Changes to antique firearms regulations
British law now includes the definition of an antique firearm for the first time, so owners of guns that fall outside this category must act quickly
With the passage of the Antique Firearms Regulations 2021, British law includes the definition of what constitutes an antique firearm for the first time in legal history.
Previously, there was no such definition, with the law relying on the common or usual meaning of the word ‘antique’ — in other words, something having some age or something ‘not of our times’ as the Oxford English Dictionary would have it. This vagueness was regarded as unsatisfactory by the Government, especially when criminals started to exploit it as a defence.
Consequently, in 2015, the Law Commission was asked to look into the matter. It recommended that a definition of an antique firearm be enshrined in law. The Government accepted this and, to cut a long story short, the Antique Firearms Regulations 2021 became law in March this year.
As an overarching principle, the new regulations provide that a firearm can only be an antique if it was made before 1 September 1939. In addition, it must also be one of the following:
- A muzzle-loader — of any ignition type
- Of a transitional ignition type; for example, a pinfire, a needlefire, a capping-breechloader and so on.
- Chambered for a rimfire cartridge — other than the ubiquitous .22, .23, 6mm or 9mm.
- Chambered for a centrefire cartridge on the list in the schedule attached to the regulations.
Even if a firearm qualifies as antique, it is only exempt from the provisions of the Firearms Act if it is possessed as a curiosity or an ornament. While these words have to be interpreted according to their common or usual meaning, there is near universal agreement that this does not extend to firing.
When it drew up the schedule, the Government did not include seven of the revolver cartridges that had been in the Obsolete Calibre List in the Home Office Guide on Firearms Licensing Law. For clarity, I list these below.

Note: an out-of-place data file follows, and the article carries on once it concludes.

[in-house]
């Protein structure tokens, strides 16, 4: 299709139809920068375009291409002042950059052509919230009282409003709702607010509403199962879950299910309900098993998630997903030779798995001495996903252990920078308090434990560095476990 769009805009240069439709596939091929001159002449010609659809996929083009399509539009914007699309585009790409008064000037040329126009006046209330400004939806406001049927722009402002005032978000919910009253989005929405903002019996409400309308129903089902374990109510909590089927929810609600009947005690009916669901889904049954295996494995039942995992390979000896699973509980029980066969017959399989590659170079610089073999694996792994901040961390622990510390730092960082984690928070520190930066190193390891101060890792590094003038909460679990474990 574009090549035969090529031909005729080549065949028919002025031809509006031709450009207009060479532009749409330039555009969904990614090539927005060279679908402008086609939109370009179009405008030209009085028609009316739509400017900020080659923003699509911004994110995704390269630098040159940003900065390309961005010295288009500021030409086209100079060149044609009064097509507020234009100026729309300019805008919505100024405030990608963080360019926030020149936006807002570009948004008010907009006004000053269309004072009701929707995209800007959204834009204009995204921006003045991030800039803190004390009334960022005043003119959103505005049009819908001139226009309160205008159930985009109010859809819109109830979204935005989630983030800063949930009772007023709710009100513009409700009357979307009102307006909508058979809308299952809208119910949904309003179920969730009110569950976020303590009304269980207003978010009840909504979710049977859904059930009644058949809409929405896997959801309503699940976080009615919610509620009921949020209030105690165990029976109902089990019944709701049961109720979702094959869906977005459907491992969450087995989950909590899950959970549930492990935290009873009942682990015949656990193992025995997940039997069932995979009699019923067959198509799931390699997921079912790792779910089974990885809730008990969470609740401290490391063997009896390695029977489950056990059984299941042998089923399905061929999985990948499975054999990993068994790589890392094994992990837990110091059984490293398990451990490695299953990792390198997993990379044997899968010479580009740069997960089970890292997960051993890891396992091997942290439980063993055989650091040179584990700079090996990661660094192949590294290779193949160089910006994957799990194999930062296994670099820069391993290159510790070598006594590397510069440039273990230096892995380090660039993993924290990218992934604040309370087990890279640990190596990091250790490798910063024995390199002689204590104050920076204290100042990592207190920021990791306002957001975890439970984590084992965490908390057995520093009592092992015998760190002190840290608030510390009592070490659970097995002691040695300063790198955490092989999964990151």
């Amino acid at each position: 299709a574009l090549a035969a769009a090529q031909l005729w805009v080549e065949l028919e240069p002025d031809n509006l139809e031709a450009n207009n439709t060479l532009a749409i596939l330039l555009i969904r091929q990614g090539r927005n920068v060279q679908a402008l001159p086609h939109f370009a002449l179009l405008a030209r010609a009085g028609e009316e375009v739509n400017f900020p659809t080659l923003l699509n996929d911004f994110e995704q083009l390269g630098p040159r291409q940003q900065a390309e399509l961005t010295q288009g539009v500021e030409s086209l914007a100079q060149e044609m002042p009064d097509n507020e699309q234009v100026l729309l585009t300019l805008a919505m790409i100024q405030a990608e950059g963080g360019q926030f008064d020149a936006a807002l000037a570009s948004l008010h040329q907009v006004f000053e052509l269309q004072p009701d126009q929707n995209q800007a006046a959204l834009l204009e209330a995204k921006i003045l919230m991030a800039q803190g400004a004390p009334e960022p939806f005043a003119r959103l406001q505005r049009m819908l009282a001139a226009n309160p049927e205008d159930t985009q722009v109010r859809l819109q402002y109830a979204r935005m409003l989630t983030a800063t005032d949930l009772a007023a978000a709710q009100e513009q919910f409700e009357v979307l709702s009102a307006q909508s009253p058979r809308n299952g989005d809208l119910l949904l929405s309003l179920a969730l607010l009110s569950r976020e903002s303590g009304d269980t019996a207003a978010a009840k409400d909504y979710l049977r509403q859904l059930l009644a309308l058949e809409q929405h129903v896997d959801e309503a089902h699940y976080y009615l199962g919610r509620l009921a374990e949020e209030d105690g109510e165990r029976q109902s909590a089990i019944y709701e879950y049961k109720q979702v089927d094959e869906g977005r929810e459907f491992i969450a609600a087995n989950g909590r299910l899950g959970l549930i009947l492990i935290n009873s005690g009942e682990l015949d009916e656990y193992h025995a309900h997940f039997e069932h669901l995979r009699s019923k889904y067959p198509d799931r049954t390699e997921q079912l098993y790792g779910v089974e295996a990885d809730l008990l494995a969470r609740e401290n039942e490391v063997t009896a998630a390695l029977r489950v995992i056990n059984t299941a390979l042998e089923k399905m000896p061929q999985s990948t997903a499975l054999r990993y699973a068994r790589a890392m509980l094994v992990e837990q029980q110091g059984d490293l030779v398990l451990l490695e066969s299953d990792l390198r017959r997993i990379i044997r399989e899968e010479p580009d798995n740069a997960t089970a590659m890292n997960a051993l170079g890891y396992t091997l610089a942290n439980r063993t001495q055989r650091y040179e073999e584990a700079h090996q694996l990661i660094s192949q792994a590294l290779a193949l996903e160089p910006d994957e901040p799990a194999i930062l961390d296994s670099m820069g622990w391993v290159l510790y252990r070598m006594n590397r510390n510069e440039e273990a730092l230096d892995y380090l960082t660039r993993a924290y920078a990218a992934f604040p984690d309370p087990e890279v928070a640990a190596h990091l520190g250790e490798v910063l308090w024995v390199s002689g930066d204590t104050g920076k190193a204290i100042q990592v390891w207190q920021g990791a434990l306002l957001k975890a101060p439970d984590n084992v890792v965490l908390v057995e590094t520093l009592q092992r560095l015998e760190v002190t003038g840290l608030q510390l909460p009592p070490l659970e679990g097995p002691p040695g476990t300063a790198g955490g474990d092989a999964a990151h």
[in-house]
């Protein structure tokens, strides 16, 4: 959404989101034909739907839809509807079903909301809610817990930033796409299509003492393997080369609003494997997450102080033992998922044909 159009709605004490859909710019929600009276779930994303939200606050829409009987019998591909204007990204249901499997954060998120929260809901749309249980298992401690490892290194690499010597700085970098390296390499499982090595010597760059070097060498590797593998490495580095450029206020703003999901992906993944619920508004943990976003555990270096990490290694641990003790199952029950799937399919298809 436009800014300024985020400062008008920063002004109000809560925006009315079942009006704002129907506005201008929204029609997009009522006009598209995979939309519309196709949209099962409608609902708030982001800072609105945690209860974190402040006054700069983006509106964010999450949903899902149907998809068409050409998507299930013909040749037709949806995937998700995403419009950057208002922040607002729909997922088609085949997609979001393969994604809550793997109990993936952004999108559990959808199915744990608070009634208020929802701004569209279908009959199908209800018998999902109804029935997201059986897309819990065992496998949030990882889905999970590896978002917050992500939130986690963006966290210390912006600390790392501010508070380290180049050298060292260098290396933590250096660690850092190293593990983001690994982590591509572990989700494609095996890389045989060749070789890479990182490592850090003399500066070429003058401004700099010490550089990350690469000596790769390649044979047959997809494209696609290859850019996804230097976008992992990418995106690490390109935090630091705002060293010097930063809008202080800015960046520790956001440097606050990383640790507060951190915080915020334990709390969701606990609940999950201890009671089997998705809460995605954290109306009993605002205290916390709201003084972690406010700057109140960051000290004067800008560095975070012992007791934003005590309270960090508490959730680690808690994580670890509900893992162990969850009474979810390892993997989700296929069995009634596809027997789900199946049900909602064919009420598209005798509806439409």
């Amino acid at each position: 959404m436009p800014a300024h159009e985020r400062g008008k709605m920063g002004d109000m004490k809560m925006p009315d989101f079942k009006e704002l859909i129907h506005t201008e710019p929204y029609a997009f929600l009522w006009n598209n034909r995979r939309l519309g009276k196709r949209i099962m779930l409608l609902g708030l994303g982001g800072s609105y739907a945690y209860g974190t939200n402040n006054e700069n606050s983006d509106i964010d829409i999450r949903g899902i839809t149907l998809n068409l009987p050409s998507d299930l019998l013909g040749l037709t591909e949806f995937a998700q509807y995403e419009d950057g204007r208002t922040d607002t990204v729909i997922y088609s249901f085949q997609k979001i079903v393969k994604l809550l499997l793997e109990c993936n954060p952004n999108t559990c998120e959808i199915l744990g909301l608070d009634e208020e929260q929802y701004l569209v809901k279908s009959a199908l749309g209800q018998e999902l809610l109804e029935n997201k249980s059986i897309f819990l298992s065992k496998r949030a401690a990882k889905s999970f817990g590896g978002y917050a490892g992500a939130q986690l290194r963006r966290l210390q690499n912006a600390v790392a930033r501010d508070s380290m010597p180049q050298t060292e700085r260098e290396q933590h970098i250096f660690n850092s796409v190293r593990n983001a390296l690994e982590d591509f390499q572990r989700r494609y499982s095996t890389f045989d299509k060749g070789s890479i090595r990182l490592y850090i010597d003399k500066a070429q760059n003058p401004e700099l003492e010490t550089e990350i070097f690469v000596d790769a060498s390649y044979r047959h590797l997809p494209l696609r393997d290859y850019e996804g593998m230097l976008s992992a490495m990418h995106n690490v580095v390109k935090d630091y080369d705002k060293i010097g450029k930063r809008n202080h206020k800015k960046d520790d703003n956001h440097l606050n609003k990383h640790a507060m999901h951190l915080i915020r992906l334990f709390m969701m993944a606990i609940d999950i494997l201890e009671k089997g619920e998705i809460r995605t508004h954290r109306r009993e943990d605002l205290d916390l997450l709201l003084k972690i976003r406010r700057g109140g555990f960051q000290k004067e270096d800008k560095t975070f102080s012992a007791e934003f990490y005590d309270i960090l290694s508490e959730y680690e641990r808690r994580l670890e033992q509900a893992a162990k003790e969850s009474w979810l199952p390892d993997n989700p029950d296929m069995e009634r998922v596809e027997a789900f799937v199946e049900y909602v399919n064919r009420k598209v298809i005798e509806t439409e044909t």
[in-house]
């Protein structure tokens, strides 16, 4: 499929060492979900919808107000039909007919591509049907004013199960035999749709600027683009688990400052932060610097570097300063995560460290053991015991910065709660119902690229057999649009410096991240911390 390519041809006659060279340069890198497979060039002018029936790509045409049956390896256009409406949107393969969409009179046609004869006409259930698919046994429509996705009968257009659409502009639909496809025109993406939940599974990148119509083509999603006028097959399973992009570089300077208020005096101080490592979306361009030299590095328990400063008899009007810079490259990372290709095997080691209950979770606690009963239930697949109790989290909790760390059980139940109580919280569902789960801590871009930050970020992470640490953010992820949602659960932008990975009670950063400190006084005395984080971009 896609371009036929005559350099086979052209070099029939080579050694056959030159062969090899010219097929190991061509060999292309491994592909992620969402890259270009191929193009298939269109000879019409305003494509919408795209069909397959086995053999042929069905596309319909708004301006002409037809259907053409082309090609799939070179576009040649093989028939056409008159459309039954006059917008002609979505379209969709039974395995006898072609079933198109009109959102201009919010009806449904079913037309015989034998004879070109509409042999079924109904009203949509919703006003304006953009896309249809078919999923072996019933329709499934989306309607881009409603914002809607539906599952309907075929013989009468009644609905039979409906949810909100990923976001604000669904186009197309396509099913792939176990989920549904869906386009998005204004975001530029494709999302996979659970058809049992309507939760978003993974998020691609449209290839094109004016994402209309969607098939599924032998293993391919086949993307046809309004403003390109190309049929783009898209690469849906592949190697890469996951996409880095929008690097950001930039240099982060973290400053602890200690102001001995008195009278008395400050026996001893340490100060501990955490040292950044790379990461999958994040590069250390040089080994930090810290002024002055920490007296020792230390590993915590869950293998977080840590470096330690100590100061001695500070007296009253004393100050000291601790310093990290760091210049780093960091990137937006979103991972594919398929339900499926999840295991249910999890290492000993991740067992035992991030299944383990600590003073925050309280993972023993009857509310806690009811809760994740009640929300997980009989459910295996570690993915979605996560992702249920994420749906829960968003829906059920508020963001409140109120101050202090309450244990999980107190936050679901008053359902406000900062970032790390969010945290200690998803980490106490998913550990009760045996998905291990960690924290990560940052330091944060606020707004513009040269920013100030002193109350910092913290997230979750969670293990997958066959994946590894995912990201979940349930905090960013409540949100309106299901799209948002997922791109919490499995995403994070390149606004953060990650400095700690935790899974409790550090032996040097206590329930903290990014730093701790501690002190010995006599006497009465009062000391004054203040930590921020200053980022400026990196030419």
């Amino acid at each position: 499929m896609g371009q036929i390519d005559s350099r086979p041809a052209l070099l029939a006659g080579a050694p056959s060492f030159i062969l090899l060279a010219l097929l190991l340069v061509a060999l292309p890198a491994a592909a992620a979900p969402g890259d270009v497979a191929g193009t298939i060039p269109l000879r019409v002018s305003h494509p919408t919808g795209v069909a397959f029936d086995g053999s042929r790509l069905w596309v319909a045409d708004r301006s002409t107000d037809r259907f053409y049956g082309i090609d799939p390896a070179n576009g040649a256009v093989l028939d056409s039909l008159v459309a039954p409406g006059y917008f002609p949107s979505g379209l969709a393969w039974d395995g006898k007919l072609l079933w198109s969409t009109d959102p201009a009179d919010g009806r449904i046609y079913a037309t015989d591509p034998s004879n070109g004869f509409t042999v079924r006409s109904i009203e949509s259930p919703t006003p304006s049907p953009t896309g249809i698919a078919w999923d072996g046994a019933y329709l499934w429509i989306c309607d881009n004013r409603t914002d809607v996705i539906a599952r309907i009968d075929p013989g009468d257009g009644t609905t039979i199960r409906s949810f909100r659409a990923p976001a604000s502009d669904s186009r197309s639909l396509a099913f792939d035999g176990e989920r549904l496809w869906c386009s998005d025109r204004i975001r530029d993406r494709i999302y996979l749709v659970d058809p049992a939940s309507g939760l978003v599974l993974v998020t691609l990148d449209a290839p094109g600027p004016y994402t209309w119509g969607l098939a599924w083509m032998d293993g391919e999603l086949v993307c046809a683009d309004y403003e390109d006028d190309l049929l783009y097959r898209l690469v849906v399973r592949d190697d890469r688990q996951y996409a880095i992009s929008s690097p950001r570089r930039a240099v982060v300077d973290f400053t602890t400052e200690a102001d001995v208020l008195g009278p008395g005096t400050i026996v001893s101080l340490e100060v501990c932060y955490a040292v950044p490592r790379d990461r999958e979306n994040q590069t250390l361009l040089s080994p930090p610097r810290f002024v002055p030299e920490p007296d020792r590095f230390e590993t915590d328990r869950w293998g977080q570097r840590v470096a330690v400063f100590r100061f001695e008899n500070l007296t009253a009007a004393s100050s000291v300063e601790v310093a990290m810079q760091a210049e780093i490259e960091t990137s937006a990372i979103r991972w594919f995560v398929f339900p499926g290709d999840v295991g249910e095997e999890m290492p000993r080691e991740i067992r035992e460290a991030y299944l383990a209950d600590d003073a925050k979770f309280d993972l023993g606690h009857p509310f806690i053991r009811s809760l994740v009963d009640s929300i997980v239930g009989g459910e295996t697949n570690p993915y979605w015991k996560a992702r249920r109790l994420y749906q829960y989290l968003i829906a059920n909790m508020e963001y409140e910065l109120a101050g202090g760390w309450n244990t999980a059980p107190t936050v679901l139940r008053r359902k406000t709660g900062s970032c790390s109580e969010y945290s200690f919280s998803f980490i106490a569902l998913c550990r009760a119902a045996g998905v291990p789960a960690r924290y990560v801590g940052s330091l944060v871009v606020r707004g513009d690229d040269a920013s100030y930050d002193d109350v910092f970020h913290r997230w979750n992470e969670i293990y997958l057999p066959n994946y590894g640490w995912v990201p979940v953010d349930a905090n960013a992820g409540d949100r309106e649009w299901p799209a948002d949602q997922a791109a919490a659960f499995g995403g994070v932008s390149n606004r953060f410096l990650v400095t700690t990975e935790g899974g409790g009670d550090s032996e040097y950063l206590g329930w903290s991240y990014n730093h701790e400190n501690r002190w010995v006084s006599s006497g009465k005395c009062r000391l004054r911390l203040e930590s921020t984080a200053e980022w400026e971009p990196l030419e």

- 11mm French M1873 (Army)
- .44 Smith & Wesson Russian
- .442 revolver
- 10.6mm German Reichsrevolver
- .41 Colt
- 9.4mm Dutch
- .320 British
Since their inclusion on that list in 2000, revolvers chambered for these cartridges have become very popular with collectors. The Government recognised that a blanket prohibition would simply criminalise people who had previously followed public policy. Consequently, the transition arrangements allow for existing owners to apply for or vary a firearm certificate in order to retain their property legally.
The application for the certificate or variation must be made before midnight on 21 September, so the clock is ticking. Alternatively, any such revolver could be sold through a Section 5 dealer, surrendered to the police or, horror of horrors, deactivated.
The application will be for a historic handgun(s) held under Section 7(1) of the Firearms (Amendment) Act 1997. The test for such firearms is that they were made before 1 January 1919. Indeed, I suspect that very few revolvers chambered for the cartridges on the aforementioned list will have been made after that date.
The usual suitability criteria for the grant of a firearm certificate will apply. However, applicants do not have to satisfy the ‘good reason’ test as they already possessed the revolver(s) before the law changed. Existing firearm certificate holders are sitting pretty as the police cannot refuse to grant a variation for a revolver previously held as an antique, providing it satisfies the 7(1) criteria. Existing shotgun certificate holders are also in the clear as they satisfy the suitability criteria to be granted a firearm certificate; there is a tiny difference between the tests, but they are essentially the same.
Apply as soon as possible
My advice is not to delay and to make the application as soon as possible; undoubtedly there will be a big rush as the deadline looms. The application forms can be downloaded from the BASC website.
You may not like the new law, but you need to obey it. The consequences of not doing so are very serious. Your lovely antique .44 Smith & Wesson revolver will magically change into a prohibited weapon on 22 September. If you are subsequently convicted of possessing it unlawfully, you will go down for five years. Remember the old legal maxim ‘Ignorantia lex non excusat’. You have been warned.